DoDMA dares developed countries’ commitments on climate justice

Department of Disaster management affairs (DoDMA) has described climate justice as quite a controversial subject as countries largely responsible for climate change aren’t forthcoming to contribute towards addressing the issues emanating from the problem.

DoDMA’s Deputy Director Responsible for disaster preparedness Fredson Chikuse noted that Malawi has faced a lot of calamities from 2015 to-date ranging from drought, floods, mudslides, Corona virus and Cholera outbreaks.

Speaking during a stakeholder dialogue on human rights in relation to climate change, he described the meeting as an important one against a background of many people in rural areas suffering from the impacts of the phenomenon hence climate justice comes in to address some of the rights problems being faced.

On relocating those displaced, he underscored the need to find places which are habitable, where people will have access to water, education and health services.

Chikuse: Appealed to developed nations to live to their promises on climate change funding

He described the study findings which were unpacked during the meeting as timely and important as they show that some of the people in the rural areas aren’t aware of the injustices suffered such as lack of essential services and the impact of floods.

“For the floods to come up its maybe because other people have caused that phenomenon to come in, and therefore the people in the villages suffer in silence without knowing who is going to be responsible for their suffering or how their suffering can be addressed because somebody has caused climate change to affect them.

”After a disaster has taken place, it is difficult for a country to complete all the recovery efforts to address that kind of disaster, you find that for example Cyclone Idai which took place in 2019, some of the recovery activities are still going on and inside of those activities other disasters like Cyclone Freddy, Anna Gombe also came.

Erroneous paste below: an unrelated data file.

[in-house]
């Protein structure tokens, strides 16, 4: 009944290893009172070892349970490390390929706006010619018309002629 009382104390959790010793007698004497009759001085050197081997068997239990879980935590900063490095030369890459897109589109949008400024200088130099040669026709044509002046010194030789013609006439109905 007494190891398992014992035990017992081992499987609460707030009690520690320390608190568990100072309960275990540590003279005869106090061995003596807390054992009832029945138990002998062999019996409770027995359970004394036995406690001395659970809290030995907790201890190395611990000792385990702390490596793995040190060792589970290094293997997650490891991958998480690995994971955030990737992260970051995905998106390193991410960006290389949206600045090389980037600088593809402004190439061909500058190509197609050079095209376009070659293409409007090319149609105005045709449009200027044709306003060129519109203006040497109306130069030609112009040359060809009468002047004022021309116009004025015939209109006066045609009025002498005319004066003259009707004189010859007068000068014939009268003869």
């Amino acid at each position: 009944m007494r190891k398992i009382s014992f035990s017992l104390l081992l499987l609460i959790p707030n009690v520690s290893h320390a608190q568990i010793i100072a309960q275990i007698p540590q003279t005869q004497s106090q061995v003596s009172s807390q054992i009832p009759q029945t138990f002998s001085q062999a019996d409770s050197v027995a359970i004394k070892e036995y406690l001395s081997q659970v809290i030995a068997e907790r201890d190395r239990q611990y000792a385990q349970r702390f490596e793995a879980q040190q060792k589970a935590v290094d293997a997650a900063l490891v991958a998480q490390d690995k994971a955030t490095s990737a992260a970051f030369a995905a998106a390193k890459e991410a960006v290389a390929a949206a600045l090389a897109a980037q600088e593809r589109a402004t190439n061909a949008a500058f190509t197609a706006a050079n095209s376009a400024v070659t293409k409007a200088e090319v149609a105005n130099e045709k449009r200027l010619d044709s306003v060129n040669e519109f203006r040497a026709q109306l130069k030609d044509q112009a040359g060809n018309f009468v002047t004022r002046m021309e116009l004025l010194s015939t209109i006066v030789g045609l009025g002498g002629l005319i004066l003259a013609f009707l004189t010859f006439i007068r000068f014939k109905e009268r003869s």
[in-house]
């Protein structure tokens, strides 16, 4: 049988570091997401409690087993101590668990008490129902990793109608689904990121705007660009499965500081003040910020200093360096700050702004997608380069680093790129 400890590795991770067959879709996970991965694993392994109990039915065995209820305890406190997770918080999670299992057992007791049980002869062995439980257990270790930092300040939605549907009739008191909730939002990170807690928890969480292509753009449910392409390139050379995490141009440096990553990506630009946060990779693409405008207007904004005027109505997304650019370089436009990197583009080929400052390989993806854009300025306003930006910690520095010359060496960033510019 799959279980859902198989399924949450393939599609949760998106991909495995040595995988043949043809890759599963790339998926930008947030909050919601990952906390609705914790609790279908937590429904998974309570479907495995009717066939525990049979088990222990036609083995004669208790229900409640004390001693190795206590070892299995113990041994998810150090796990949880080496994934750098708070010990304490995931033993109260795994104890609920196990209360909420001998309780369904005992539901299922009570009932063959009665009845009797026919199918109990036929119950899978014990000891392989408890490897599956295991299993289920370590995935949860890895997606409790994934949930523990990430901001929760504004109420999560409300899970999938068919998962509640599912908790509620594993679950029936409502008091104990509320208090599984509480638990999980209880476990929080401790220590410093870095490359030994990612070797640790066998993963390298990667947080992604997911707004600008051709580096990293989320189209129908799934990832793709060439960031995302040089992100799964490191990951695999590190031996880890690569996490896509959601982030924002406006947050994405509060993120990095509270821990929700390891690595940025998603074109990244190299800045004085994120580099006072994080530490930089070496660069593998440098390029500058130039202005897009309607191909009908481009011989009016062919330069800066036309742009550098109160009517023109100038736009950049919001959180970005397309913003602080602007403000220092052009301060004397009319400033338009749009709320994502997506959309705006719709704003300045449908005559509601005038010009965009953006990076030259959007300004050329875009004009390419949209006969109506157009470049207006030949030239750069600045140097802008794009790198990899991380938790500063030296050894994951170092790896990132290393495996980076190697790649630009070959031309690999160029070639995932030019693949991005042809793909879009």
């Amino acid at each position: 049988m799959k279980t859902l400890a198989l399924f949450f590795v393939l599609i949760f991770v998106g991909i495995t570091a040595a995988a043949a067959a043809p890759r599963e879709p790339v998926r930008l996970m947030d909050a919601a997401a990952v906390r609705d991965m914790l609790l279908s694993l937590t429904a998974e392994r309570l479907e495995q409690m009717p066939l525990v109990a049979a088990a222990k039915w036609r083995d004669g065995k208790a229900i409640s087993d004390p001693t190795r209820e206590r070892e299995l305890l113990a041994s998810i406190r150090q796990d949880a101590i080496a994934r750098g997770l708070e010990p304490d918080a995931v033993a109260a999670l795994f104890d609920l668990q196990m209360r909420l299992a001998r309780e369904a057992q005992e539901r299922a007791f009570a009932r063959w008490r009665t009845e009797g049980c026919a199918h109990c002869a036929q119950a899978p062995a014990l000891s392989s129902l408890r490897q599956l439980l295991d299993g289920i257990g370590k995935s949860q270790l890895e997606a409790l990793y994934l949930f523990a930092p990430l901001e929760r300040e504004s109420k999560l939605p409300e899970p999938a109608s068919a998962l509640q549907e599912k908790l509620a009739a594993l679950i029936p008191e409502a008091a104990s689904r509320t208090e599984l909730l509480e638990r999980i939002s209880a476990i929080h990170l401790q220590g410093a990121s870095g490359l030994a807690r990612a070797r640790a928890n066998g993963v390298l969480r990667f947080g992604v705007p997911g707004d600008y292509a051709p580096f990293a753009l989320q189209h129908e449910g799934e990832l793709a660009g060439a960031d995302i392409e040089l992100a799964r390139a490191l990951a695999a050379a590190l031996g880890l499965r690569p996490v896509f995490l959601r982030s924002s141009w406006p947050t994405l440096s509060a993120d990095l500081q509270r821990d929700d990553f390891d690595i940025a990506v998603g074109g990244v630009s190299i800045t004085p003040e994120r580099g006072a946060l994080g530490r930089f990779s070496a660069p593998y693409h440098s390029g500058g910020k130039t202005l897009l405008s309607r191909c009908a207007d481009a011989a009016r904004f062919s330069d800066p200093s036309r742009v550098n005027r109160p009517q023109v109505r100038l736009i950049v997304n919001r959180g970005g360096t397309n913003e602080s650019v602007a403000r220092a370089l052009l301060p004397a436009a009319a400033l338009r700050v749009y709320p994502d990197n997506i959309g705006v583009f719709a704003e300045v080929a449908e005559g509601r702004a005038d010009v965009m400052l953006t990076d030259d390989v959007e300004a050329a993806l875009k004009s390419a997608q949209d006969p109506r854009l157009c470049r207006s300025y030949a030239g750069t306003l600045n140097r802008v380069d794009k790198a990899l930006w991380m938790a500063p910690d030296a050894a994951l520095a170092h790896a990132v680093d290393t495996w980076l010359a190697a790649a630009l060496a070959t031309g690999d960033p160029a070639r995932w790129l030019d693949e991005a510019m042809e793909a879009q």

“So one of the ways to address or to complete the recovery of those disasters is to ask our donor colleagues to live up to their promises to say they promised to give funding to support the impact of climate change. If those countries responsible for the changes can live up to their promise, most of the issues can be addressed” he observed.

Dazeni: Called on duty bearers to bring developments as demanded by the people

Chikuse emphasized on the need for the country to ensure that it conserves the environment through tree-planting, follow recommended farming methods and people should not settle in disaster prone areas.   

Samson Dazeni Chairperson for Area development Committee of Traditional Authority Ndindi in Salima lamented  that despite getting support from well-wishers when disasters strike, but for it to trickle down to those in need, is always a challenge.

“A good example is Chikwawa where some people are still in camps due to lack of necessary support to enable them start afresh. For Parliamentarians and councilors, we want the things which we’ve asked for to come.

“Not when we want a hospital and they bring a police station. No! We call upon duty bearers not to bring developments which they want rather than what the people need.”

Gladys Nthenda

A journalist with over 10 years all round media experience in Television, print, radio, and online platforms with a particular interest in health and climate change reporting. I love writing stories on vulnerable and marginalized societies to bring about the necessary change in their lives. Loves travelling, reading news related articles and listening to all genres of music. emailg79@gmail.com

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